Regular visitors to the New Forest will, hopefully, by now have had a chance to see some of the pony and donkey foals that are currently to be found roaming on the Open Forest. They are charming little additions to the herds of commonable stock and are regularly cited as being one of the main draws to the area by tourists when surveyed. Even the cattle that are turned out may have a calf or two in their midst. However, other baby animals are also present on the Forest at this time of year, but many – particularly the deer fawns – are not to be seen as easily.
The New Forest is home to five species of deer – red, fallow, roe and the elusive muntjac and sika. Only the red and roe deer are native species, whilst the others have been introduced to Britain at one or other time in history. The fallow deer were brought over by the Normans during mediaeval times and are now considered naturalised. Muntjac and sika deer are Asiatic species that were introduced to Britain during the late 19th and early 20th centuries. All New Forest deer species give birth in the period between May and June except the muntjac, which breeds all year round.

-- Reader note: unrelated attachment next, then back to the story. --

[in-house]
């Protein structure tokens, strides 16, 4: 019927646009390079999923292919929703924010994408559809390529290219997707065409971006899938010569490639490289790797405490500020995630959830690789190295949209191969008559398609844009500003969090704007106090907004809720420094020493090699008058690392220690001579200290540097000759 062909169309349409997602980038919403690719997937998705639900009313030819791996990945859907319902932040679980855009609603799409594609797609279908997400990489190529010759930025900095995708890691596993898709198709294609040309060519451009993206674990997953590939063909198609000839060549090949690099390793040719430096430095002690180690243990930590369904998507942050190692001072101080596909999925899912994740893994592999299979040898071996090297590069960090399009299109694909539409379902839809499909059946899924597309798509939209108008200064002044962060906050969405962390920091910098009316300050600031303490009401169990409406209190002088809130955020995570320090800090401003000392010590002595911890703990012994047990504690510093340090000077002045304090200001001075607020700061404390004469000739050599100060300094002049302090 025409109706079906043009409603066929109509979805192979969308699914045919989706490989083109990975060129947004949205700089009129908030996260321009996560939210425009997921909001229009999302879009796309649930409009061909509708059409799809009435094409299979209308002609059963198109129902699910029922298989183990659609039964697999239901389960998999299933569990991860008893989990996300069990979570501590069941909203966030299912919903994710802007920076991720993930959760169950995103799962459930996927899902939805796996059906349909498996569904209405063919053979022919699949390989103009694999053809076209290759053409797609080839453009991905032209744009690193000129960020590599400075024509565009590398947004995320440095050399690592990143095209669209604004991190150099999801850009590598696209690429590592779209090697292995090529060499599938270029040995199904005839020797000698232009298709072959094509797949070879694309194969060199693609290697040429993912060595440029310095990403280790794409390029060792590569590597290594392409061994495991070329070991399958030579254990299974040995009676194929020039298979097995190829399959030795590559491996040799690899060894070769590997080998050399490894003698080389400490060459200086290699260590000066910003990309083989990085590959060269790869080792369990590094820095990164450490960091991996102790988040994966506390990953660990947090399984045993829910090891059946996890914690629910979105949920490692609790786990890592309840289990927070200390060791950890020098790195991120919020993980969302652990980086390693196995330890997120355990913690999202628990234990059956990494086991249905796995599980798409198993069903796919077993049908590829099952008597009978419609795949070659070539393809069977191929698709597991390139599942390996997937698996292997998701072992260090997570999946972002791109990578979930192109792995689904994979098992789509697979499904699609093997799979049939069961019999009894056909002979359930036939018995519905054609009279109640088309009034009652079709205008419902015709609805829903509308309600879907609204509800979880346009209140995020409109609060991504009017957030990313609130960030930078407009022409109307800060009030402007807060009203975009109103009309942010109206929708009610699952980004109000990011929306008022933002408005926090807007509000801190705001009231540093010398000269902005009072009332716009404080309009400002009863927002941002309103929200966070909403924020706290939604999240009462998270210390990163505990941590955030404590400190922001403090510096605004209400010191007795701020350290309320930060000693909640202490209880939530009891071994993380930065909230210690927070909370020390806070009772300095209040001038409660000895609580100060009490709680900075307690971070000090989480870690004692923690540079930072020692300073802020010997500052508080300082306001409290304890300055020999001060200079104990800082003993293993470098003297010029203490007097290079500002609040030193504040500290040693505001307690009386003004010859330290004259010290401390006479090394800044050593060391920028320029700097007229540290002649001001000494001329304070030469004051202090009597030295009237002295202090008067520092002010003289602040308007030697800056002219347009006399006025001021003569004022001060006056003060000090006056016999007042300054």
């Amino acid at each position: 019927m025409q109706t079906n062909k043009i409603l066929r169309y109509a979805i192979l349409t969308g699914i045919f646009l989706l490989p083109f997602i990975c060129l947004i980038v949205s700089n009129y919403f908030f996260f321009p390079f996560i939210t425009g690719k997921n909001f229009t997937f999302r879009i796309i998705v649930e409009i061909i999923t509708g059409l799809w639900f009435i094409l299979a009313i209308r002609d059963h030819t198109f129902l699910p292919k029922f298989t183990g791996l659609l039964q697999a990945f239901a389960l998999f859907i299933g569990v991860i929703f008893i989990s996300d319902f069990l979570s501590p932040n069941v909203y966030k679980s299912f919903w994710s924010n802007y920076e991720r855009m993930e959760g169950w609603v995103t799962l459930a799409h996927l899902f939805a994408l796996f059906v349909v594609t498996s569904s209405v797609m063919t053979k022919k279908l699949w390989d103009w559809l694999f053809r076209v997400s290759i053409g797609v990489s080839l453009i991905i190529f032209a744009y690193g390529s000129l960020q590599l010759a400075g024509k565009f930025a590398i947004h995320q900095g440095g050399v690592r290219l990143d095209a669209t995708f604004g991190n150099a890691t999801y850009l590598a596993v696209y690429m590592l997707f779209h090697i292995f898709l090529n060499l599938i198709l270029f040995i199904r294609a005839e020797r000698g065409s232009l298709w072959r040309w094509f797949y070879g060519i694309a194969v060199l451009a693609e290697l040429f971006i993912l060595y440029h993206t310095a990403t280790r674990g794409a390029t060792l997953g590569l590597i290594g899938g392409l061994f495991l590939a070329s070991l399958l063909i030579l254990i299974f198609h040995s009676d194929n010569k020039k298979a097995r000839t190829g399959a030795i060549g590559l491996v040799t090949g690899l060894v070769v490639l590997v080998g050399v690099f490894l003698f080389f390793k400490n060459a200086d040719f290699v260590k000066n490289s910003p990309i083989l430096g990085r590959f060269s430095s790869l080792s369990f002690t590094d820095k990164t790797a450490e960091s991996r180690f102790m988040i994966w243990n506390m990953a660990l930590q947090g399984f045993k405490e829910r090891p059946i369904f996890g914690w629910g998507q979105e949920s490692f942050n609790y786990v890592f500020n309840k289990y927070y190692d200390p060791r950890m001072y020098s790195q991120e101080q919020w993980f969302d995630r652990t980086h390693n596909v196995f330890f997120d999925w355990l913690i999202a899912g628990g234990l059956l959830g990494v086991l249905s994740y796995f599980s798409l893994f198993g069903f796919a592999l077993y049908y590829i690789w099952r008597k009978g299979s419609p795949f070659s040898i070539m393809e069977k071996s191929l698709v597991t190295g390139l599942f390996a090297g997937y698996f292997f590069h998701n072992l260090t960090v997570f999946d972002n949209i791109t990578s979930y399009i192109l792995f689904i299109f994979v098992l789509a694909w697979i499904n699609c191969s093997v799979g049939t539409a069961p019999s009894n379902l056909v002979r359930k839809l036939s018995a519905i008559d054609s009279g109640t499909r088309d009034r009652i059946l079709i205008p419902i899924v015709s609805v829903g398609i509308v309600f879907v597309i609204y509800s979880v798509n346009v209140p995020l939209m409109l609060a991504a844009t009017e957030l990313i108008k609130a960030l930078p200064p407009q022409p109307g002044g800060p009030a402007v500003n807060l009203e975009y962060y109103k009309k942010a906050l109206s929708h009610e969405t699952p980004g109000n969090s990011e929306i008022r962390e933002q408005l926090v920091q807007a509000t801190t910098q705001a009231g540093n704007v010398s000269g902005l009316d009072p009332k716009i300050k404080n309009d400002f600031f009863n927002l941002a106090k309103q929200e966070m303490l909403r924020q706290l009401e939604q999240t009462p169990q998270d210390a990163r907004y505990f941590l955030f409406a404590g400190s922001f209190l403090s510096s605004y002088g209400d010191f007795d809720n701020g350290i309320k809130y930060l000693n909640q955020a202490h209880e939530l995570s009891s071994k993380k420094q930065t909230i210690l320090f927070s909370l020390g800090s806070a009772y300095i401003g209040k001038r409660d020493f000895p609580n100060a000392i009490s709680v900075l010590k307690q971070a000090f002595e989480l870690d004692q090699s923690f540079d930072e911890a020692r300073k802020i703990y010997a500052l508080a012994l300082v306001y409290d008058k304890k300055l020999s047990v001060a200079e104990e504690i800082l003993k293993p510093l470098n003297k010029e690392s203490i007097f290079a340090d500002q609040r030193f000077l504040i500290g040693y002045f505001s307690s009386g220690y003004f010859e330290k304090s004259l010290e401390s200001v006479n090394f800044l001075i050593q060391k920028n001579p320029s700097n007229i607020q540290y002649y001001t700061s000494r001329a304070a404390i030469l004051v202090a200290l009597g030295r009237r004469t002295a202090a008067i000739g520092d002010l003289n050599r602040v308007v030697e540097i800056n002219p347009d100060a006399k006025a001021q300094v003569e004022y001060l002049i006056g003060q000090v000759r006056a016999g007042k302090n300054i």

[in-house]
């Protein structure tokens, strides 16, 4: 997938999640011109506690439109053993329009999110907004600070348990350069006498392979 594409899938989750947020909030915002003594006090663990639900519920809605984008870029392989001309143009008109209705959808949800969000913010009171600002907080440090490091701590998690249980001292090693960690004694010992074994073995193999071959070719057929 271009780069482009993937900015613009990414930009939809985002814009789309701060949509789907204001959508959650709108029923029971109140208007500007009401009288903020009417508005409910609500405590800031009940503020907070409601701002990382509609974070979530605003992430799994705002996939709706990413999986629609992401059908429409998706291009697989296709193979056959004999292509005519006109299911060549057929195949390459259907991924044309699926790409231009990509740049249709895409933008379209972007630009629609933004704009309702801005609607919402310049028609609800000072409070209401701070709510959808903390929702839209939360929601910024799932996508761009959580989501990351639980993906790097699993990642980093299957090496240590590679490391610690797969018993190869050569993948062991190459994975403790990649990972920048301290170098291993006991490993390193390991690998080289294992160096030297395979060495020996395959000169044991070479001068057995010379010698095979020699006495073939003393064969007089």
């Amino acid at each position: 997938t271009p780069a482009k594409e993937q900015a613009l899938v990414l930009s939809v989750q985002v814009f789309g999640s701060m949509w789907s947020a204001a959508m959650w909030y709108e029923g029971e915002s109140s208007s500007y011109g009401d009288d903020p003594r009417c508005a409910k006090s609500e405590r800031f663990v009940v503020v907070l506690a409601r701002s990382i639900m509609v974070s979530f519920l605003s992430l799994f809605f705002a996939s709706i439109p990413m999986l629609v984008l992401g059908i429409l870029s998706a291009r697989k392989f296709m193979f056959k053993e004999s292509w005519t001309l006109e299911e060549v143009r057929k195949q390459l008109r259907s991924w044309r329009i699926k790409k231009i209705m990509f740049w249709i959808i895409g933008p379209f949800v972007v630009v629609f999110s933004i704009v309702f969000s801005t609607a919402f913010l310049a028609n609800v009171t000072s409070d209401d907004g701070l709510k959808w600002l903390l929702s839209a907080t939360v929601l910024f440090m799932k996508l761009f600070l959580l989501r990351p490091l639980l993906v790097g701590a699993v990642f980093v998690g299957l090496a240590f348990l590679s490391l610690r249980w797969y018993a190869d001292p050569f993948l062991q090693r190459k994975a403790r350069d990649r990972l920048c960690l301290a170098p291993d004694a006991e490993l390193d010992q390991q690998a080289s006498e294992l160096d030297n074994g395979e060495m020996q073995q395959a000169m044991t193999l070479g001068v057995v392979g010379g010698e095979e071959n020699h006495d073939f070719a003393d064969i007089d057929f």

Does and fawns
The does will leave the fawns for long periods of time while they go off to feed, returning a few times a day to suckle their offspring. For the first few days after they are born the fawns will freeze if approached, as a natural defence strategy. Only after about a week will the fawns flee from danger. This is a critical period for these baby animals and, if discovered, the fawns should not be approached or handled. It is important to stay on footpaths and keep dogs under control during this time to reduce the risk of disturbing them. At about a month old the fawns will be able to venture out to forage with their mothers.
Protected by officers of the Crown
It is the Forestry Commission who are responsible for the management of deer on the New Forest. This is a legacy from the time dating back to its creation in the 11th century when the New Forest was preserved for royal hunting. The deer were once ‘beasts of the chase’ and maintained and protected by officers of the Crown for the king and his court to hunt. Over the centuries the protection of deer made way for the production of timber, but even so Crown officials remained in control of all matters relating to deer. Deer are classed as wildlife, and not commonable stock, for which the Verderers are responsible. So, any incidents or accidents involving deer should therefore be reported to the Forestry Commission. (For sick or injured deer, ring the Forestry Commission on 0300 067 4600. For sick or injured ponies, cattle, donkeys, pigs or sheep call 02380 282052 during normal office hours, or 02380 283141 at other times.)